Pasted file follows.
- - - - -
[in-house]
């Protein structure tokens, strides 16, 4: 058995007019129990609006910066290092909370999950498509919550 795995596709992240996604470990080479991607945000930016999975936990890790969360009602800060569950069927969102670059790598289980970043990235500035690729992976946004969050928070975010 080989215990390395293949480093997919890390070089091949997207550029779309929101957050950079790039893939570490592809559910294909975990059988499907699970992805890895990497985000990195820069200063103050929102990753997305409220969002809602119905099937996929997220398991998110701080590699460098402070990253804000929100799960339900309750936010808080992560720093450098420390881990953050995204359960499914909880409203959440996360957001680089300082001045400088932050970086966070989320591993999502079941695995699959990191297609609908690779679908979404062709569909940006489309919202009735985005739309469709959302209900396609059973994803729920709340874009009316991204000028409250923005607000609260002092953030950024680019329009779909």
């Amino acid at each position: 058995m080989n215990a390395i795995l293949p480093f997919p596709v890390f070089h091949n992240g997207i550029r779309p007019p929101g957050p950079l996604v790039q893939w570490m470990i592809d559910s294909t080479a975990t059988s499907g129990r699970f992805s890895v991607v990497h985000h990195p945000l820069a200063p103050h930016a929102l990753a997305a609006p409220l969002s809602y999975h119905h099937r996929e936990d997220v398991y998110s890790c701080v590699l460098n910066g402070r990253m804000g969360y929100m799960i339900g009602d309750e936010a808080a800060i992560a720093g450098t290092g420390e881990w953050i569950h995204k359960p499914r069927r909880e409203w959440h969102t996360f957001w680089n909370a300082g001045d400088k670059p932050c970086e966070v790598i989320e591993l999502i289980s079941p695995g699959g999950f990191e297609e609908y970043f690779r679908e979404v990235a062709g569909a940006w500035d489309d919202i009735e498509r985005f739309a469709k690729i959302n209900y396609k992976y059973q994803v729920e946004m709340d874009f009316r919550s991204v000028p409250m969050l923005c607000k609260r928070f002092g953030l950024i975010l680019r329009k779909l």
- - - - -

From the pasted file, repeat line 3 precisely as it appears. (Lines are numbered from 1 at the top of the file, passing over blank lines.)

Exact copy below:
């Amino acid at each position: 058995m080989n215990a390395i795995l293949p480093f997919p596709v890390f070089h091949n992240g997207i550029r779309p007019p929101g957050p950079l996604v790039q893939w570490m470990i592809d559910s294909t080479a975990t059988s499907g129990r699970f992805s890895v991607v990497h985000h990195p945000l820069a200063p103050h930016a929102l990753a997305a609006p409220l969002s809602y999975h119905h099937r996929e936990d997220v398991y998110s890790c701080v590699l460098n910066g402070r990253m804000g969360y929100m799960i339900g009602d309750e936010a808080a800060i992560a720093g450098t290092g420390e881990w953050i569950h995204k359960p499914r069927r909880e409203w959440h969102t996360f957001w680089n909370a300082g001045d400088k670059p932050c970086e966070v790598i989320e591993l999502i289980s079941p695995g699959g999950f990191e297609e609908y970043f690779r679908e979404v990235a062709g569909a940006w500035d489309d919202i009735e498509r985005f739309a469709k690729i959302n209900y396609k992976y059973q994803v729920e946004m709340d874009f009316r919550s991204v000028p409250m969050l923005c607000k609260r928070f002092g953030l950024i975010l680019r329009k779909l």